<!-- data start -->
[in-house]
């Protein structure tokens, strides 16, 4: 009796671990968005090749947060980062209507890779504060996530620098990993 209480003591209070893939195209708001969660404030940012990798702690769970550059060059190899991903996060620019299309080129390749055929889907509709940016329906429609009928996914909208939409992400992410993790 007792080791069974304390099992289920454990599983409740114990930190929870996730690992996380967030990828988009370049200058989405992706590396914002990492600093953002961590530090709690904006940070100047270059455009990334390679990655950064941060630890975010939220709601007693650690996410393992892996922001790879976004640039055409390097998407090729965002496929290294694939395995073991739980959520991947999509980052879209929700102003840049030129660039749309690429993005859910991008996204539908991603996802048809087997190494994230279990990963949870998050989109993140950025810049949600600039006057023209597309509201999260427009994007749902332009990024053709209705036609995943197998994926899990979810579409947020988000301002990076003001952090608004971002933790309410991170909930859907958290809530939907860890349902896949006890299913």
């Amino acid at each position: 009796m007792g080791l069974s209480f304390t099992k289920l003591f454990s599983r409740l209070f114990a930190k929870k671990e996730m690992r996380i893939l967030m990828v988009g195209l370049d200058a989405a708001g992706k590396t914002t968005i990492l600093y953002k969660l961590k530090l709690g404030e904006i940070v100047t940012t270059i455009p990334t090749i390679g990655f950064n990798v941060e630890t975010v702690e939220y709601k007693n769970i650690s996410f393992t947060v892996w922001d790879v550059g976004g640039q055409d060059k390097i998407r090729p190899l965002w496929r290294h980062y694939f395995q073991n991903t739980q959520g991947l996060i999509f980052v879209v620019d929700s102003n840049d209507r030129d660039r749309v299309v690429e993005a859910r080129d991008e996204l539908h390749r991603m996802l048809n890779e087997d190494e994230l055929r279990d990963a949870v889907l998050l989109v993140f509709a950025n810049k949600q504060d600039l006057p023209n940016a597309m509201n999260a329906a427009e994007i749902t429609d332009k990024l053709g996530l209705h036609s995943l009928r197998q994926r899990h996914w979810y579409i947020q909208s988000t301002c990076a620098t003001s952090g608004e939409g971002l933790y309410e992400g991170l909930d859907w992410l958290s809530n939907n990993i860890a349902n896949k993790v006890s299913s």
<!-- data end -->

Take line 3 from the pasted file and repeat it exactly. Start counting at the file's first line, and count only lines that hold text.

């Amino acid at each position: 009796m007792g080791l069974s209480f304390t099992k289920l003591f454990s599983r409740l209070f114990a930190k929870k671990e996730m690992r996380i893939l967030m990828v988009g195209l370049d200058a989405a708001g992706k590396t914002t968005i990492l600093y953002k969660l961590k530090l709690g404030e904006i940070v100047t940012t270059i455009p990334t090749i390679g990655f950064n990798v941060e630890t975010v702690e939220y709601k007693n769970i650690s996410f393992t947060v892996w922001d790879v550059g976004g640039q055409d060059k390097i998407r090729p190899l965002w496929r290294h980062y694939f395995q073991n991903t739980q959520g991947l996060i999509f980052v879209v620019d929700s102003n840049d209507r030129d660039r749309v299309v690429e993005a859910r080129d991008e996204l539908h390749r991603m996802l048809n890779e087997d190494e994230l055929r279990d990963a949870v889907l998050l989109v993140f509709a950025n810049k949600q504060d600039l006057p023209n940016a597309m509201n999260a329906a427009e994007i749902t429609d332009k990024l053709g996530l209705h036609s995943l009928r197998q994926r899990h996914w979810y579409i947020q909208s988000t301002c990076a620098t003001s952090g608004e939409g971002l933790y309410e992400g991170l909930d859907w992410l958290s809530n939907n990993i860890a349902n896949k993790v006890s299913s």